At that, Job wound up tied for 14th—ahead of Nicklaus and Watson. Chemists cheered him on.
What Rogers basically did on Friday—and also on Thursday, Saturday and Sunday—was always hit the ball in the fairway off the tee, and then mystically choose the right club for the shot to the green in the curious winds that affect play on the old links lands. Although he was competing in the British Open for only the second time (he was 19th last year), Rogers proved to be a master of all the blind shots called for over the bumpy and treeless premises of Sandwich.
Having survived the one bad-weather day with a two-over 72, Rogers became nearly impervious when the weather abated for the rest of the proceedings. He had his iron shots tracking the flags like laser beams. He is considered only an adequate putter on the U.S. pro tour, but at Sandwich he slam-dunked the ones he needed. His 67 for Saturday's third round left him five strokes up on the field.
He landed in maybe two bunkers the whole way, and only in the nerve-ridden final round on Sunday when he went out to protect that fat lead did he scare up a double bogey to give some hope to those chasing him, mainly Langer, who turned pro at 15 and unabashedly admits he's the greatest German golfer in history. A poor one-iron second shot was responsible on the par-5 7th. Quickly, however, Rogers gathered himself together and nailed gorgeous iron shots into the 9th, 10th and 12th holes that resulted in birdies. In so doing, he shut the door on the wiry young West German, whose Harpo Marx hairdo made him look more like the lead guitarist in a punk rock group than one of Europe's better golfers. Raymond Floyd, who finished in a tie for third but seven shots behind Rogers, loomed momentarily as a threat, but only if Rogers were to fall completely apart. Which he didn't—and wasn't that fortunate for our side.
One thing about this Open that stirred comment even before it began was that it seemed to be blighted by American absences. Thirty-two U.S. pros had been declared exempt from qualifying, but 10 of them didn't even bother to enter the tournament, and seven more who did enter didn't bother to show up. Several of these chaps had good reasons for not being at Sandwich: Andy Bean, for instance, was suffering from an injured hand, Larry Nelson said he had a bad back and Gil Morgan was in an automobile accident only days before the start. As to the rest, judgment must be suspended. No matter their apprehensions regarding the difficulties of the course and problems with accommodations, and the fact that a flying visit to Britain has become an enormously expensive proposition, an accomplished golfer at the peak of his career ought to have an ironclad excuse for passing up a major championship. The magnitude of the American dropout was disappointing. Besides Bean, Nelson and Morgan, the no-shows included Hale Irwin, Tom Weiskopf, Tom Kite, Curtis Strange, Bob Gilder, John Mahaffey, Lou Graham, Andy North, Howard Twitty, Mike Reid, Bill Kratzert, Doug Tewell, George Burns III and Don Pooley.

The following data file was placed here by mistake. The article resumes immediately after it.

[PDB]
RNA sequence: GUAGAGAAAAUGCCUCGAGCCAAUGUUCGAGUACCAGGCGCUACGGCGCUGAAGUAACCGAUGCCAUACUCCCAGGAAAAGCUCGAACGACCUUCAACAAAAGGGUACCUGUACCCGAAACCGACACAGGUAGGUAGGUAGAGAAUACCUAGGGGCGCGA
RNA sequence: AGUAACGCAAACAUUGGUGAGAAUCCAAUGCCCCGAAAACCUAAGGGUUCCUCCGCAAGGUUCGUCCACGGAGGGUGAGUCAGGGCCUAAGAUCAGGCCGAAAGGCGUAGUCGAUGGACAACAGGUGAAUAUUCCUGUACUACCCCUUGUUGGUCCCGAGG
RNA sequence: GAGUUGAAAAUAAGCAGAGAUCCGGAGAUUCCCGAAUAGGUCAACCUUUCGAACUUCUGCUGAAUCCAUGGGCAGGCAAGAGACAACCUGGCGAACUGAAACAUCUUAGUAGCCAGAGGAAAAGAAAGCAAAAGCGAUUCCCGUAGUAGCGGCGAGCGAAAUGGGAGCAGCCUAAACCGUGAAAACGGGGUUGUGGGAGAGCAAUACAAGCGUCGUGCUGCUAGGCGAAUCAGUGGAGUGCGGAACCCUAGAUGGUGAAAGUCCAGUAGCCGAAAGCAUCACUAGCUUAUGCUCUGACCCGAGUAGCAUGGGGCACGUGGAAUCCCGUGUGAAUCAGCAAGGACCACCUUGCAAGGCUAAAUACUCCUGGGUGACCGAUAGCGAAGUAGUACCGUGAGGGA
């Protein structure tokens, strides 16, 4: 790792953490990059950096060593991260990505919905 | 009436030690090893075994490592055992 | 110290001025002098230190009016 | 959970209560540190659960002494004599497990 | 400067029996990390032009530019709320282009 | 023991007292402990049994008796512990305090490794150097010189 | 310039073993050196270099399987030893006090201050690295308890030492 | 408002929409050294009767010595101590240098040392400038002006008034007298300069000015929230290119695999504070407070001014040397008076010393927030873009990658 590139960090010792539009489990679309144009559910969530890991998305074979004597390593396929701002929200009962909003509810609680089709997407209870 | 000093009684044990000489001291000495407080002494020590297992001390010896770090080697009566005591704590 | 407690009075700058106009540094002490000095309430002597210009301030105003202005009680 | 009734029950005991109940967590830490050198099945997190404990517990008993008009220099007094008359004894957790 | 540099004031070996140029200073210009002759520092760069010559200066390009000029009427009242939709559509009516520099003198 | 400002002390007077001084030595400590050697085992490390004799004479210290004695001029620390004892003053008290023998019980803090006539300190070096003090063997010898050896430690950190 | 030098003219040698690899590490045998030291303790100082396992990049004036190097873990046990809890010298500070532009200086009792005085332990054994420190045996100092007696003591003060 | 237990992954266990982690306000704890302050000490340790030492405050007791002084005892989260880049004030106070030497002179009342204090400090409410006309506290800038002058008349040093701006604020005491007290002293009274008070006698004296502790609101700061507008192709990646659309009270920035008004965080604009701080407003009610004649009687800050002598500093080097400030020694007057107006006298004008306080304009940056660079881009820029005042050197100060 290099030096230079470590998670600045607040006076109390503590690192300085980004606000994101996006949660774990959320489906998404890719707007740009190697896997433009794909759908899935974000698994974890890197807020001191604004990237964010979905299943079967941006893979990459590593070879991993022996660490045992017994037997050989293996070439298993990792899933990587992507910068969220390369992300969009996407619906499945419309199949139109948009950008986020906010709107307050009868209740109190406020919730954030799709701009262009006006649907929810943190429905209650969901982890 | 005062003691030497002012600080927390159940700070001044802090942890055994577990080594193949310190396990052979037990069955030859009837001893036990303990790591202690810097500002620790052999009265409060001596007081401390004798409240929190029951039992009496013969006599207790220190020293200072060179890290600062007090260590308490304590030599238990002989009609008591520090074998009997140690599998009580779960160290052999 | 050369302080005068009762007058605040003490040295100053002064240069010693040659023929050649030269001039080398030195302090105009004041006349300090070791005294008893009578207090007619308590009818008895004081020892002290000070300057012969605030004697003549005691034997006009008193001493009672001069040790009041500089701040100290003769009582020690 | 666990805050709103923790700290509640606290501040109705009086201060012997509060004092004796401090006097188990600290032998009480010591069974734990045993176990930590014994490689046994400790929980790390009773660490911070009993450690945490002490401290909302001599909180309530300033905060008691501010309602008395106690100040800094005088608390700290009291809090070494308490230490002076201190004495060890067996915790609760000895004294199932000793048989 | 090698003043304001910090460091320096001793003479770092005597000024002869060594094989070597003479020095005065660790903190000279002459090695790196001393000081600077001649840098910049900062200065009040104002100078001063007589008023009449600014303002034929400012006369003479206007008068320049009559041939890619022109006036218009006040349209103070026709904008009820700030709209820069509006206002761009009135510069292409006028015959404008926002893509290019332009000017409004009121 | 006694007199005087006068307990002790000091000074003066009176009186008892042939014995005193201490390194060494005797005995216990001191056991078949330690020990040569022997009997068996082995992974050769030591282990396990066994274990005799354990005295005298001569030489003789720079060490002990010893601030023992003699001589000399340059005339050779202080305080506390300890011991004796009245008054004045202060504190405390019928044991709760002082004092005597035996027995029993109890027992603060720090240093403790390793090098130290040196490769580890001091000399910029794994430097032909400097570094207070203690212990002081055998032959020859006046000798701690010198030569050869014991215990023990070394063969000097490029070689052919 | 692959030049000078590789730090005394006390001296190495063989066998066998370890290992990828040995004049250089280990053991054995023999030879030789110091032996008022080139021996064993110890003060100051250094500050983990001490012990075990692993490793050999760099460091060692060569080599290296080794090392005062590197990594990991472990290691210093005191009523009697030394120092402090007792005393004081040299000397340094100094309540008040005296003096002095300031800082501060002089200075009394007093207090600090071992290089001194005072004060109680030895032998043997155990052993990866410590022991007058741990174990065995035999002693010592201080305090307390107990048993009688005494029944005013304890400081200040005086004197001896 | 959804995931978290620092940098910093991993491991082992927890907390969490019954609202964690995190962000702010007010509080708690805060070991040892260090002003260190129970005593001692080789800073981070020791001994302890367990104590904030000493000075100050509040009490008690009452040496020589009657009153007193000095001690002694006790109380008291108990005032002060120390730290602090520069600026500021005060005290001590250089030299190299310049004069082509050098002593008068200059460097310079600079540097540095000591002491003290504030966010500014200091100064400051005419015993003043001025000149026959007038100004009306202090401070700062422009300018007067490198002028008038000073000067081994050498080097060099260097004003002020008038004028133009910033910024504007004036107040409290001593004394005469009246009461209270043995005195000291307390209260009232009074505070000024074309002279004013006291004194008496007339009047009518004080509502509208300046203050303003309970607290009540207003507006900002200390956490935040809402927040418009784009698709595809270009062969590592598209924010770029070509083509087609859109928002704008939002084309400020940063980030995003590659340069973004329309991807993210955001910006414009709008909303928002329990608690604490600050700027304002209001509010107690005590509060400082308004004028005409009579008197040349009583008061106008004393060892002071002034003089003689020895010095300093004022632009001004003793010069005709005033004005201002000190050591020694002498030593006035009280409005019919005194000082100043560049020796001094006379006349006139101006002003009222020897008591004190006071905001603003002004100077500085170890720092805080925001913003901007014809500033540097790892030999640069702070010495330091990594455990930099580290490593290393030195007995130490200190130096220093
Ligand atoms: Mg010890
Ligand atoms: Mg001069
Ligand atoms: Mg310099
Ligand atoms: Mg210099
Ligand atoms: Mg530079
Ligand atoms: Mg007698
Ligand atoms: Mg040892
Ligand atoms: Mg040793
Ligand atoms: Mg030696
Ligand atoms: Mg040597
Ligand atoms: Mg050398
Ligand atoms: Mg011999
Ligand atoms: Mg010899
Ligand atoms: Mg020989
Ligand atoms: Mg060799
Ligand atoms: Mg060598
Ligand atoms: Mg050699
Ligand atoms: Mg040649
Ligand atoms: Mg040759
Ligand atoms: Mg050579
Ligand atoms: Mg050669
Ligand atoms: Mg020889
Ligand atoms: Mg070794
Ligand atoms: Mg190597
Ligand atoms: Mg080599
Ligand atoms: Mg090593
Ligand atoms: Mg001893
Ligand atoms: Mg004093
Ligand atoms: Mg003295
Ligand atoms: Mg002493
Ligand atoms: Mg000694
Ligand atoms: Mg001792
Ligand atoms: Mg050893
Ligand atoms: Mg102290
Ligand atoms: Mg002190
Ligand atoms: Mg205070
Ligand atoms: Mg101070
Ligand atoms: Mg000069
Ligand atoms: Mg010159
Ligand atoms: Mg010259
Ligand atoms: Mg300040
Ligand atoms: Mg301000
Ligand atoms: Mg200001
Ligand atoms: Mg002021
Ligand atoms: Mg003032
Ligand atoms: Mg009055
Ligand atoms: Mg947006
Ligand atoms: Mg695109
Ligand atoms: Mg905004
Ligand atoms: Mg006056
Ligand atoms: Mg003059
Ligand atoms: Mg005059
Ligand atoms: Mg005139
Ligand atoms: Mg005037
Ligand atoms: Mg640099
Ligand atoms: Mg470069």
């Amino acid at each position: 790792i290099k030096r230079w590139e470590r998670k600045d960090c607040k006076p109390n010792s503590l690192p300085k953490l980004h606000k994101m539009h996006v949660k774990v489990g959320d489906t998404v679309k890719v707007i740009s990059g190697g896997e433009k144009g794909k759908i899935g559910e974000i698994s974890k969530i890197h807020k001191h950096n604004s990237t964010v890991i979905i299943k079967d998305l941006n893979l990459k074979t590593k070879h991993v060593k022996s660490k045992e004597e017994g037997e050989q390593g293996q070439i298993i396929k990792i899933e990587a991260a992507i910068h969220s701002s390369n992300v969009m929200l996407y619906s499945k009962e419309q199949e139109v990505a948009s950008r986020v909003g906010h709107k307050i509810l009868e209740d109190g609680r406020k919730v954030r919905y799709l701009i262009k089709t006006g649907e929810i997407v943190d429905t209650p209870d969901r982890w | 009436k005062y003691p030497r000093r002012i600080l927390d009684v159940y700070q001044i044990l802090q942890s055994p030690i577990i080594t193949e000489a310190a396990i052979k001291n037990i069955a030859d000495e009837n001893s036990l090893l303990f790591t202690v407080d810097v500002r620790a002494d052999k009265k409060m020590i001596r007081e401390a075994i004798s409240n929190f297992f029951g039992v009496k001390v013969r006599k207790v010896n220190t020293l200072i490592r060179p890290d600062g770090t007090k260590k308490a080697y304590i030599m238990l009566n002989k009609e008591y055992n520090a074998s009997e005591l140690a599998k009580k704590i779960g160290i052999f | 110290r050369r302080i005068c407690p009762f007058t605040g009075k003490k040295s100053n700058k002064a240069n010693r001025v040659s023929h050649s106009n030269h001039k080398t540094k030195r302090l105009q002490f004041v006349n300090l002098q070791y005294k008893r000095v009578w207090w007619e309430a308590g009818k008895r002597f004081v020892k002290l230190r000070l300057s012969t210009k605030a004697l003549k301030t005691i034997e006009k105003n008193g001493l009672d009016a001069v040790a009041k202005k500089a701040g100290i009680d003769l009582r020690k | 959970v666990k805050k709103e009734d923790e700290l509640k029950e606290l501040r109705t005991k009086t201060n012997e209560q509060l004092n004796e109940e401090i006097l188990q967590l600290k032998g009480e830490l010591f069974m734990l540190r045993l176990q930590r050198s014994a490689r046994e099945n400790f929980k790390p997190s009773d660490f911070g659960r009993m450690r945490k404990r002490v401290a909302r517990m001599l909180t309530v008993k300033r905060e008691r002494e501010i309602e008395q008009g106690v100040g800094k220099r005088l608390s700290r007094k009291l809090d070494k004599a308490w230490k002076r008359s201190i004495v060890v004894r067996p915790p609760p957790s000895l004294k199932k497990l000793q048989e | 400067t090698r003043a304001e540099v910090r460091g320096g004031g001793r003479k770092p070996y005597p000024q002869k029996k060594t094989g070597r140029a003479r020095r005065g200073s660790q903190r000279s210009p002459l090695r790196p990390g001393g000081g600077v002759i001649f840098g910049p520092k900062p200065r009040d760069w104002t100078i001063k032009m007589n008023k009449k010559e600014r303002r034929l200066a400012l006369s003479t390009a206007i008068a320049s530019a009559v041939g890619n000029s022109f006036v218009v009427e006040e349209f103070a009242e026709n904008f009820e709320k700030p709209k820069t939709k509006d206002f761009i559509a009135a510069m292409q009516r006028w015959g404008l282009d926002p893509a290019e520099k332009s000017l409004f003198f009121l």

Bill Rogers had a word for this group. "I'd been worried about coming over because so many guys told me what a lousy course this was going to be," he said, "and how expensive it was. I don't know how they could feel that way. This is one of the greatest courses I've ever played. There's too much to gain from playing well in the British Open. You can't let the expense part of it spoil the opportunity of coming over here."
This brave sentiment was uttered before the native of Waco, Texas had hitched up his trousers following his double bogey at the 7th in the final round. As things turned out, the closest Rogers came to losing the championship was on the first day. He was idling on the putting green with only a moment to go before he was supposed to tee off. He thought his tee time was 9:45. It was, in fact, 9:25, and the time of day was 9:24. A British journalist saved Rogers by reminding him of that fact. "Oh golly," he said as he sped to the tee, arriving just in time. Had he been one minute later, he would have been disqualified. Which would really have been expensive.